SLAP Tear/Labrum Tear Shoulder Injury
A SLAP tear is damage to the labrum – which is the ring of rubbery cartilage surrounding the arm socket of your shoulder blade.
The main purpose of the labrum is to keep your upper arm bone (humerus) within the shoulder blade socket (glenoid cavity). The labrum deepens the socket cavity and acts as a bumper, so the ball atop the humerus (the humeral head) can safely and securely glide around within the glenoid cavity, allowing a wide range of shoulder and arm movement.
How SLAP Tears Occur
The labrum in your shoulder may be damaged due to sudden trauma, most often from an acute injury that causes a shoulder dislocation. Slips and falls, auto accidents, and sports injuries are common reasons for a SLAP tear. It can happen as easily as using an outstretched arm to break a fall or from straining too much while reaching for something.
A SLAP tear is sometimes the result of chronic issues such as repetitive overhead movements, which often occur in sports requiring forceful, snap-like overhead motions, like volleyball, baseball, and more. Degenerative shoulder arthritis in the shoulder joint can also lead to a SLAP tear.
What Does a “SLAP Tear” Mean, Anyway?
stands for “superior labrum anterior and posterior (SLAP).”
A SLAP tear indicates a “superior labrum anterior and posterior (SLAP)” injury. This means the tear occurs in the labrum at the top (superior) area of the shoulder socket, as well as in front (anterior) and back (posterior) of where the biceps tendon attaches to the labrum. It is not unusual for a SLAP tear to be accompanied by some sort of damage to the biceps tendon, as well.
Categories of SLAP Tears
There are numerous categories of SLAP tears, including:
- Type 1 – Labrum is frayed, but biceps tendon remains attached, usually due to a degenerative condition.
- Type 2 – Labrum is frayed, and biceps tendon is no longer attached; the most prevalent type of SLAP injury.
- Type 3 – Vertical tear with front and back still attached (“bucket handle” tear), so the torn portion may droop into the shoulder joint; the biceps tendon remains intact.
- Type 4 – A type 3 tear that extends into the biceps tendon.
SLAP tears are one of the most common types of injuries affecting the labrum.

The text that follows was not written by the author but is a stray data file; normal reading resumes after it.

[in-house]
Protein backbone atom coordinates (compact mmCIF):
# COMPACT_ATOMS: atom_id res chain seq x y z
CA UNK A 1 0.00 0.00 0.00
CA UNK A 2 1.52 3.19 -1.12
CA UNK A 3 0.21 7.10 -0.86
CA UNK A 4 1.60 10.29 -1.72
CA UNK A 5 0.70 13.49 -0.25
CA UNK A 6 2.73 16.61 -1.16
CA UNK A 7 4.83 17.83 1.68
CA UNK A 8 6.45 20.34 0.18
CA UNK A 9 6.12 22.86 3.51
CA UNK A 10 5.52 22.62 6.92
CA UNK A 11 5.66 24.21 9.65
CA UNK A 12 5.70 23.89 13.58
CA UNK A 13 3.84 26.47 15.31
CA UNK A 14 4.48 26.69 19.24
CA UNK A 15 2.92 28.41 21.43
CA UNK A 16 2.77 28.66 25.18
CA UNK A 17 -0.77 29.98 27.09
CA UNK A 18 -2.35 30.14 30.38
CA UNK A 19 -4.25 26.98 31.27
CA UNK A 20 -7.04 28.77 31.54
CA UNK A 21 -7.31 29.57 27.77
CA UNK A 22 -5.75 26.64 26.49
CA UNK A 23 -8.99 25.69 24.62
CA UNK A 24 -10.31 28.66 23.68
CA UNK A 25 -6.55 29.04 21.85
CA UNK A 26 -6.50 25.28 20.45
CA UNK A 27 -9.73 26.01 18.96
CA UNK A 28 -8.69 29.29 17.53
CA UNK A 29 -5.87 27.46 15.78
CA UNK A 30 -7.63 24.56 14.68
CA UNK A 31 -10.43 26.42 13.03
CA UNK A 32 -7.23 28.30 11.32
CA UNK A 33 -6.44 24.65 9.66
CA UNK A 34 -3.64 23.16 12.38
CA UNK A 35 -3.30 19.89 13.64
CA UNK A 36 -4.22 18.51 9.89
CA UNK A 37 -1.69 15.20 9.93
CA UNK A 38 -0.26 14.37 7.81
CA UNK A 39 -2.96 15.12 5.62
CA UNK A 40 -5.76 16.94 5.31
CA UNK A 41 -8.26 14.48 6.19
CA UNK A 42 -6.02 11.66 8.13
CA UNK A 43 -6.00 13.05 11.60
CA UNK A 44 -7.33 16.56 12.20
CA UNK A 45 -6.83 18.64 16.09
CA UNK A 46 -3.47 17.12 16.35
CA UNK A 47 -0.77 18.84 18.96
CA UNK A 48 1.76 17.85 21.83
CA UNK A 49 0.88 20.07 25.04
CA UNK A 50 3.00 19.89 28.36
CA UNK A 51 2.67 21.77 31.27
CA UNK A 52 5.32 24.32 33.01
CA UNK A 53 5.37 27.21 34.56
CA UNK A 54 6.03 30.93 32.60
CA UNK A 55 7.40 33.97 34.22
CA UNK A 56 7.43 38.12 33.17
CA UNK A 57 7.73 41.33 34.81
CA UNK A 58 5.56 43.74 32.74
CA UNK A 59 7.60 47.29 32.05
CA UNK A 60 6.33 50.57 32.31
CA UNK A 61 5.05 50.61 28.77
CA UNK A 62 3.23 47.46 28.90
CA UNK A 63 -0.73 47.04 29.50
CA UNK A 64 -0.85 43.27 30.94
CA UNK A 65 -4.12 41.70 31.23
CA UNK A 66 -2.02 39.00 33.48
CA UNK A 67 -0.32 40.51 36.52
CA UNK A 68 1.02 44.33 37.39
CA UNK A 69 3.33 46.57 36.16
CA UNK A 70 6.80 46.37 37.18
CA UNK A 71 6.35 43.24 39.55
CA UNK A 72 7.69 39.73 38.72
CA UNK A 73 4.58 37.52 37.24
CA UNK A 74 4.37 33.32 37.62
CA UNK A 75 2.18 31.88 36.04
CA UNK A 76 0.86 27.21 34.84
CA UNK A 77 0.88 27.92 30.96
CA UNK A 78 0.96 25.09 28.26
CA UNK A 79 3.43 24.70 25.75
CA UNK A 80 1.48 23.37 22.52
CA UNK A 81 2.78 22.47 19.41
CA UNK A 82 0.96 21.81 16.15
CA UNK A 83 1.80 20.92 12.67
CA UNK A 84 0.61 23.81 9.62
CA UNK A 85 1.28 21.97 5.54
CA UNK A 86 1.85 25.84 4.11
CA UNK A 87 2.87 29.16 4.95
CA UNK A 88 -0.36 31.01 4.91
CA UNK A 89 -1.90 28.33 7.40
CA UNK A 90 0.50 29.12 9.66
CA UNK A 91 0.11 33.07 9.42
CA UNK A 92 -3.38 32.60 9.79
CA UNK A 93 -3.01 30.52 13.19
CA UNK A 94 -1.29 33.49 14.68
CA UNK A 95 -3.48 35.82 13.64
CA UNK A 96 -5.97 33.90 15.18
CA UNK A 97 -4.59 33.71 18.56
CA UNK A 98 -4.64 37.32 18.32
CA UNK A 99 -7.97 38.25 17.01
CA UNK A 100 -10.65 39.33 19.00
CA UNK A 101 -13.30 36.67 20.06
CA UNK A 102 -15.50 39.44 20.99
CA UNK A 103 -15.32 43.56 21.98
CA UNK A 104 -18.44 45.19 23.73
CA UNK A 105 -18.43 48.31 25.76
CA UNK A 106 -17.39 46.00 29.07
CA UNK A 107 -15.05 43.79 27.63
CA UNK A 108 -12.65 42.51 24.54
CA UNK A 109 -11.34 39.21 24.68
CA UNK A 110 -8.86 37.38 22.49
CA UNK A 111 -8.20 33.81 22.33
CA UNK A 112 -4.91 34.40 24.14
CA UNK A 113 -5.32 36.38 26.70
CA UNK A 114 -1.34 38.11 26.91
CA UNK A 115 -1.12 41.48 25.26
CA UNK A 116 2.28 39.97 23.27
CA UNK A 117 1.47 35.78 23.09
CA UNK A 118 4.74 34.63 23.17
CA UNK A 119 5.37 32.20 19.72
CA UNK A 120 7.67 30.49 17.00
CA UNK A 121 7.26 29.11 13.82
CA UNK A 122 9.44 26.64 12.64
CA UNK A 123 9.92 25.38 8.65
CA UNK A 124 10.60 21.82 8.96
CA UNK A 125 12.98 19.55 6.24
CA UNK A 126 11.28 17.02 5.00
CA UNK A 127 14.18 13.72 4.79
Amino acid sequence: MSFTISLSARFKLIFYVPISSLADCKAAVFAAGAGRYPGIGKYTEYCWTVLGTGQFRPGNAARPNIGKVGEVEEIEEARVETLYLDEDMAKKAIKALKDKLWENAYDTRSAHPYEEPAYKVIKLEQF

Bankart tears are another common type of injury to the labrum of the shoulder. A Bankart tear occurs when the labrum pulls away from the lower half of the socket, most often during a shoulder dislocation as the arm bone pops out of the shoulder socket. Bankart tears are named after the orthopedic surgeon who described the injury and its surgical repair.
Symptoms of a SLAP Tear
The primary symptoms of a SLAP tear are shoulder pain and shoulder instability (when your shoulder gives way). The type of pain you experience may vary from person to person, and it will depend on the extent of the tear. Generally speaking, however, the pain is described as a deep, aching sensation – accompanied by movement restriction due to the pain.
Treating SLAP Tears
Whether or not you require surgery to treat your SLAP tear will depend on a number of factors, including the severity of your injury and its response to conservative treatments like rest, anti-inflammatory medication (including corticosteroid shots), and physical therapy.
If surgery is required, a minimally invasive procedure called arthroscopy is the most common method used. Because only a small incision is made, and miniature surgical instruments are used, patients enjoy less post-op pain and scarring, as well as a faster recovery. Surgery may include removing damaged tissue, suturing the tear, and other actions, as needed.
Shoulder SLAP Tear Repairs in Knoxville and Athens, TN
A SLAP tear at the shoulder doesn’t just cause pain and restricted movement of your arm – it contributes to shoulder instability and can lead to repeat shoulder dislocations. Get the treatment you need for a labral tear by calling orthopedic surgeon Dr. David Hovis at The Shoulder Institute at ORTHOKnox at (865) 251-3030.